Contributors

  • Andrew Ramonas
    Lobbying Reporter
  • Beth Frerking
    Editor in Chief
  • David Brown
    Vice President/Editor, ALM
  • Diego Radzinschi
    Photo Editor
  • Jenna Greene
    Senior Reporter
  • Marcia Coyle
    Chief Washington Correspondent
  • Mike Scarcella
    Washington Bureau Chief
  • Todd Ruger
    Capitol Hill Reporter
  • Tony Mauro
    Supreme Court Correspondent
  • Zoe Tillman
    D.C. Courts Reporter

« Clemens Quarrels With DOJ Over Access To Law Firm's Notes | Main | AG Eric Holder to 5th Circuit: We're aware of Marbury v. Madison »

April 05, 2012

TrackBack

TrackBack URL for this entry:
http://www.typepad.com/services/trackback/6a00d83451d94869e2016303bb08cf970d

Listed below are links to weblogs that reference Lanny Davis Moves to Merge His Anti-SLAPP Appeal With Breitbart Case:

Comments

Shrinath

The story of Shirley Miller Sherrod is morphing from anti white raicst to human rights advocate She grew up in the racially afflicted south.In 1965 her father, Hosie Miller, a black man and a deacon at Thankful Baptist Church, was shot to death by a white farmer in what ostensibly was a dispute over a few cows,The all-white grand jury didn't bring charges against the shooter.That summer, when she and several other blacks went to the county courthouse to register to vote, the county sheriff blocked the door and even pushed her husband-to-be, Lester Sherrod, down the stairs, she said.She went on to earn her master's degree in community development from Antioch University in Yellow Springs, Ohio.Sherrod returned to rural Georgia to help minority farmers keep their land. Because of discriminatory lending practices, black farmers were losing their farms in the late 1960s and '70s.Sherrod co-founded New Communities Inc., a black communal farm project in Lee County, Georgia, that was modeled on kibbutzim in Israel. Local white farmers viciously opposed the 6,000-acre operation, accusing participants of being communists and occasionally firing shots at their buildings, Sherrod said.When drought struck the South in the 1970s, the federal government promised to help New Communities through the Office of Economic Opportunity. But the money was routed through the state, led by segregationist Gov. Lester Maddox, and the local office of the Farmers Home Administration, whose white agent was in no hurry to write the checks, she said.It took three years for New Communities to get an emergency loan, she said. By then it was too late.With black-owned farms heading toward extinction, Sherrod and other activists sued the USDA. In a consent decree, the USDA agreed to compensate black farmers who were victims of discrimination between January 1, 1981, and December 31, 1999. It was the largest civil rights settlement in history, with nearly $1 billion being paid to more than 16,000 victims. Legislation passed in 2008 will allow nearly 70,000 more potential claimants to qualify.USDA hired Sherrod as its Georgia director of rural development in August 2009. She was the first black person in that position; of 129 USDA employees in Georgia, only 20 are black, she said.Despite her father's killing and the injustices that followed, the racial hatredshe has fought all her life, and now her quick exit from the USDA, Sherrod refuses to become bitter. I can't hold a grudge. I can't even stay mad for long, she said. I just try to work to make things different. If I stayed mad, if I tried to hate all the time, I wouldn't be able to see clearly in order to do some of the things that I've been able to do. Even with this, I'm not angry. I'm not angry. I'm out of a job today, but I'm not angry. I will survive. I have. I can't dwell on that. I just feel there's a need to go forward. Even Conservatives has shown a great respect for this black woman who has spent her life fighting discrimination.And now the Secretary of Agriculture and the Administration is admitting that they should have taken the time to listen to her whole speech instead of just the doctored version posted on a conservative blog which seemed to show her saying she held back from helping a white farmer stay on his land.Even The white farmer and his wife who are at the center of this controversy praised Sherrod for helping them fight to keep their farm from foreclosure.Shirley Miller Sherrod can certainly hold her head up highShe is an example of the best qualities that all of us should emulate in our racially divided country.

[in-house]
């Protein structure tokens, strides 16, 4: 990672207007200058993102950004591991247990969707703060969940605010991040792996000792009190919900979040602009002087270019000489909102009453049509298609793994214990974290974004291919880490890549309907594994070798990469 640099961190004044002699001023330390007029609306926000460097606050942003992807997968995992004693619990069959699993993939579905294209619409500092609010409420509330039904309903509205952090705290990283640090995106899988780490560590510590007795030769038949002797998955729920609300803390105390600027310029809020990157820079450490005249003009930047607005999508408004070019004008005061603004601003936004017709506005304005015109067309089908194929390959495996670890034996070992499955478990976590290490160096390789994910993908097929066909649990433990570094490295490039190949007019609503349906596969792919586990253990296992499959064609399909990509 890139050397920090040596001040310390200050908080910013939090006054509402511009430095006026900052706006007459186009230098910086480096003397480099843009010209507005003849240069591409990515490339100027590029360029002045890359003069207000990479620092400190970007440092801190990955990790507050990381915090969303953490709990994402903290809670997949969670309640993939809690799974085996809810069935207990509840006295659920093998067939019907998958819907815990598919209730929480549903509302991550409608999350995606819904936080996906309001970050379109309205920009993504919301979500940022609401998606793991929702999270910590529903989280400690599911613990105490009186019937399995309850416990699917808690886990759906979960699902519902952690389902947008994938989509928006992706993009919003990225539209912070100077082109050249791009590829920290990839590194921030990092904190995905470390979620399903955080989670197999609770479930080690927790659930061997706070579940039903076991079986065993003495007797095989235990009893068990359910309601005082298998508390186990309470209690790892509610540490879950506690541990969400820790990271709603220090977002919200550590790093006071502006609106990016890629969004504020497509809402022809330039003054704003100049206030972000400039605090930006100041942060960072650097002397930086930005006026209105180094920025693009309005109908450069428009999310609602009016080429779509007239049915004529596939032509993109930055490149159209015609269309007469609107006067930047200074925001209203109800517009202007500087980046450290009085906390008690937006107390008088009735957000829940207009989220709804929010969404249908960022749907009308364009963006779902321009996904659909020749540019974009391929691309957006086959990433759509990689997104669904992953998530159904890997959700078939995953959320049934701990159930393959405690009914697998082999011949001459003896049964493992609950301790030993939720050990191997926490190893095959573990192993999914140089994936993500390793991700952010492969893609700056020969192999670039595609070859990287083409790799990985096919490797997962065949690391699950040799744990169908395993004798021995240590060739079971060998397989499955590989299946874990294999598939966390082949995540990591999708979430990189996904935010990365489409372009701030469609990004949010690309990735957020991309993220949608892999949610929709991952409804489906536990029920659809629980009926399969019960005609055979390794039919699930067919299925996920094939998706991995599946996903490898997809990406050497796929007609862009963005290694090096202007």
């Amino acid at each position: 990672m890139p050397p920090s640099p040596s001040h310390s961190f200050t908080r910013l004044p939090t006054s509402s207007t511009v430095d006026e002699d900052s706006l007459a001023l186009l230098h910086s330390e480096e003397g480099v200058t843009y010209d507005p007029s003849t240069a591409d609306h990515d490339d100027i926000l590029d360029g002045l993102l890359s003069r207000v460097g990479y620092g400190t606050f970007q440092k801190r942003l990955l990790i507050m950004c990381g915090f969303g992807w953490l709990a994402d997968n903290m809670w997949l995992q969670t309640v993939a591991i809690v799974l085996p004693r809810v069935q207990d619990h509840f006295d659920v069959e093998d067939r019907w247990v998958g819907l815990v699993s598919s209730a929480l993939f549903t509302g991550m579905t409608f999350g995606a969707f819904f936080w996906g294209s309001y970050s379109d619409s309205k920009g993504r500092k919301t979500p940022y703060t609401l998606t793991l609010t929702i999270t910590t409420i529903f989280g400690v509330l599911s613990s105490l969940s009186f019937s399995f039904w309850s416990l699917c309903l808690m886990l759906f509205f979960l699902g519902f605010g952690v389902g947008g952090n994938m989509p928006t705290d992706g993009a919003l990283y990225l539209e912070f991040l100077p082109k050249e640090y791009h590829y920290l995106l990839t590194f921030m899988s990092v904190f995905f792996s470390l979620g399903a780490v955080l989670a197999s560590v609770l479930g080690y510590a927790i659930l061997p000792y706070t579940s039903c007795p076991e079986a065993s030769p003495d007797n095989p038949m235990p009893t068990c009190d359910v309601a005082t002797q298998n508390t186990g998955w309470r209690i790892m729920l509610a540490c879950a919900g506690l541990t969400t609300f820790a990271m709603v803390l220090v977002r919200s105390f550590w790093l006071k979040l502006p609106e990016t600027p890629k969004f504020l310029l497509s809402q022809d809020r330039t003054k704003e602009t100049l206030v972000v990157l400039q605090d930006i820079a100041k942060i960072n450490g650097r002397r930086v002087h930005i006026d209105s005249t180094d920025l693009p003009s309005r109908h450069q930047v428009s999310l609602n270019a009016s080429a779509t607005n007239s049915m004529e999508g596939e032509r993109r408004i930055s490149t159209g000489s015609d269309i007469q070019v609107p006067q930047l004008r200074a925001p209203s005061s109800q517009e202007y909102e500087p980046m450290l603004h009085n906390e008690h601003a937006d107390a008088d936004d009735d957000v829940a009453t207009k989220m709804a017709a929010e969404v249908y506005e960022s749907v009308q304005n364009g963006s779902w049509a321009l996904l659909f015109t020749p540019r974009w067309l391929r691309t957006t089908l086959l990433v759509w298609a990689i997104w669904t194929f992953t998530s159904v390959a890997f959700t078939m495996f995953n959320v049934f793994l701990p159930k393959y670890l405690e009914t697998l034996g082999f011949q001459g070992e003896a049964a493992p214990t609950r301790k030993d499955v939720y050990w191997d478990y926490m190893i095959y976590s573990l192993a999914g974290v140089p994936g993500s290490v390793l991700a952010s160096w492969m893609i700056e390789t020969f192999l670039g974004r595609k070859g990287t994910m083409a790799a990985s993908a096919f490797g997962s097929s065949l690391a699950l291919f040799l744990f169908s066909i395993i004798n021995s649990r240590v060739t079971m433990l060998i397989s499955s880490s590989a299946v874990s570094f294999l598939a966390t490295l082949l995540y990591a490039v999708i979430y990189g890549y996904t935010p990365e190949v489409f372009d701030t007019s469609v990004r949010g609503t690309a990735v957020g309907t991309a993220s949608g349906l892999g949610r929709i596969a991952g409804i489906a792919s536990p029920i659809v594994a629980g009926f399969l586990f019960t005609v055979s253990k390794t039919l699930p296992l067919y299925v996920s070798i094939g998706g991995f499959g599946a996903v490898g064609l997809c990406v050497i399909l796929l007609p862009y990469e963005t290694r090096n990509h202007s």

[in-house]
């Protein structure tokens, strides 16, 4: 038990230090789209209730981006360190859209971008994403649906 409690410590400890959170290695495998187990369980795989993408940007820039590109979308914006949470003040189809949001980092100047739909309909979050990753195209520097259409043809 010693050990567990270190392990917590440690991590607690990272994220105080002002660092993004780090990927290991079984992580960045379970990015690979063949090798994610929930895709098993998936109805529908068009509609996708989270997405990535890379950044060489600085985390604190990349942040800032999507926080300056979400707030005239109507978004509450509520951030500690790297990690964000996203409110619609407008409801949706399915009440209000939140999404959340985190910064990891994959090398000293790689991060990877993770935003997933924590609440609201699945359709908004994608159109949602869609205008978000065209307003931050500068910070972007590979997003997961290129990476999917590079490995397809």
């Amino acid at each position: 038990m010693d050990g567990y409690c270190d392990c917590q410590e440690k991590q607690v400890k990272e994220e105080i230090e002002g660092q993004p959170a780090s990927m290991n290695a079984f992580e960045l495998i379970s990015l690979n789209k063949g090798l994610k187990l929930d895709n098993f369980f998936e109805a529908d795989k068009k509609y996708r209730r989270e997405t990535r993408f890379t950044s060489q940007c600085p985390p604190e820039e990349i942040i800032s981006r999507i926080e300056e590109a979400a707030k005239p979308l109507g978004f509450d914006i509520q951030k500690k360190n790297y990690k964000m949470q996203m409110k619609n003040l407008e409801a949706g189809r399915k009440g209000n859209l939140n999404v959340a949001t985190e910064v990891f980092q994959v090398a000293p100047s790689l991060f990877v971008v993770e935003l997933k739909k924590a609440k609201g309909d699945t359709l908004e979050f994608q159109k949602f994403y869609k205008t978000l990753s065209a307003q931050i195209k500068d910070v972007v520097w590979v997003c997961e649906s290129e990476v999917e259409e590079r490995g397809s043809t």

Daniel

When I read this, I'm thinking about the laws of swieng and reaping. Assuming she is not reinstated, Ms. Sherrod will simply be reaping what the NAACP has sewn all of these years. The "left" has taken out of context the words of many people over the years and used them to destroy people. Now one of their own may be having the same thing done to them. Also, if you associate with people who use such tactics, it is the same as though you are using them yourself. In other words, she should hardly be surprised she got hit with the same tactics her pals have used to destroy others. Specifically take their words out of context and use it to destroy them. FF estimates there is a 50/50 chance she will be reinstated. I estimate it is a 90% chance she will be reinstated.As for Mr. Breitbart, if it shown that he edited the tapes himself, his career as a journalist is finished. He will be sued for libel and every thing he has will be taken from him. If someone can establish he edited these tapes himself, this story will not die down but it will widely disbursed to "prove" that critics of the NAACP are racists.In sumamry, the questions are did Mr. Breitbart edit these tapes himself, did someone on his staff do it, how did he get these tapes? This may turn out to be a negative for the opponents of NAACP and Barack Obama.

The comments to this entry are closed.

Blog powered by Typepad

Advertisements